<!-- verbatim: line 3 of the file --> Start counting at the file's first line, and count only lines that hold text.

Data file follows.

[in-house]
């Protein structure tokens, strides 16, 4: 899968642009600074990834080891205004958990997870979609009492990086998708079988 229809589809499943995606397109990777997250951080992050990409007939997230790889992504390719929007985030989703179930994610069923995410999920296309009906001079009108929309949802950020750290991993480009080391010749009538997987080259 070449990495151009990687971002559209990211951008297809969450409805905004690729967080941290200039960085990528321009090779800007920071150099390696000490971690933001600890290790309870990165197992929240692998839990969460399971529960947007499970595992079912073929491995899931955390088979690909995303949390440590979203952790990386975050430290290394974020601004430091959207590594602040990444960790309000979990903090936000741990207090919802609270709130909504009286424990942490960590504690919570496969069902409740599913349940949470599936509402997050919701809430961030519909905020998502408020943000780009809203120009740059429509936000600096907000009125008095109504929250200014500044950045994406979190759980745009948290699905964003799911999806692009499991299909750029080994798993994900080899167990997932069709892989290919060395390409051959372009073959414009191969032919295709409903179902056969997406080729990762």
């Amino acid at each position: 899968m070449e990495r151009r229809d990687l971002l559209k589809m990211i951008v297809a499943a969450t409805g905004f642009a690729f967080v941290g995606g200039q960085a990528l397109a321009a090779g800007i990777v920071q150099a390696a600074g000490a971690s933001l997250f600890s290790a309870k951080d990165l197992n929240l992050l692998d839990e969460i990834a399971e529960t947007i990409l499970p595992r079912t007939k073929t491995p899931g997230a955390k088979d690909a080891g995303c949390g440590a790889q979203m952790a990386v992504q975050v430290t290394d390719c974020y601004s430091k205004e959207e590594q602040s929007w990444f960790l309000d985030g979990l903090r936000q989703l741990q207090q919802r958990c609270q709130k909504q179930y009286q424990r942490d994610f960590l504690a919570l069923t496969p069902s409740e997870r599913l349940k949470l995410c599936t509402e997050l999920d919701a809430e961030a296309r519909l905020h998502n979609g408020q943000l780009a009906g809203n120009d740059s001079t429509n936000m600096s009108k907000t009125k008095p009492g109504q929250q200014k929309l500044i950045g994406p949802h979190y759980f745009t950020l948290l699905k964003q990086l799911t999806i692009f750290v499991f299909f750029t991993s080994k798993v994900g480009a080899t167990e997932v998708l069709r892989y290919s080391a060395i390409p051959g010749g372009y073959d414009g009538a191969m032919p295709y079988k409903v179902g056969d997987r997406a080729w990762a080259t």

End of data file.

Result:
């Amino acid at each position: 899968m070449e990495r151009r229809d990687l971002l559209k589809m990211i951008v297809a499943a969450t409805g905004f642009a690729f967080v941290g995606g200039q960085a990528l397109a321009a090779g800007i990777v920071q150099a390696a600074g000490a971690s933001l997250f600890s290790a309870k951080d990165l197992n929240l992050l692998d839990e969460i990834a399971e529960t947007i990409l499970p595992r079912t007939k073929t491995p899931g997230a955390k088979d690909a080891g995303c949390g440590a790889q979203m952790a990386v992504q975050v430290t290394d390719c974020y601004s430091k205004e959207e590594q602040s929007w990444f960790l309000d985030g979990l903090r936000q989703l741990q207090q919802r958990c609270q709130k909504q179930y009286q424990r942490d994610f960590l504690a919570l069923t496969p069902s409740e997870r599913l349940k949470l995410c599936t509402e997050l999920d919701a809430e961030a296309r519909l905020h998502n979609g408020q943000l780009a009906g809203n120009d740059s001079t429509n936000m600096s009108k907000t009125k008095p009492g109504q929250q200014k929309l500044i950045g994406p949802h979190y759980f745009t950020l948290l699905k964003q990086l799911t999806i692009f750290v499991f299909f750029t991993s080994k798993v994900g480009a080899t167990e997932v998708l069709r892989y290919s080391a060395i390409p051959g010749g372009y073959d414009g009538a191969m032919p295709y079988k409903v179902g056969d997987r997406a080729w990762a080259t």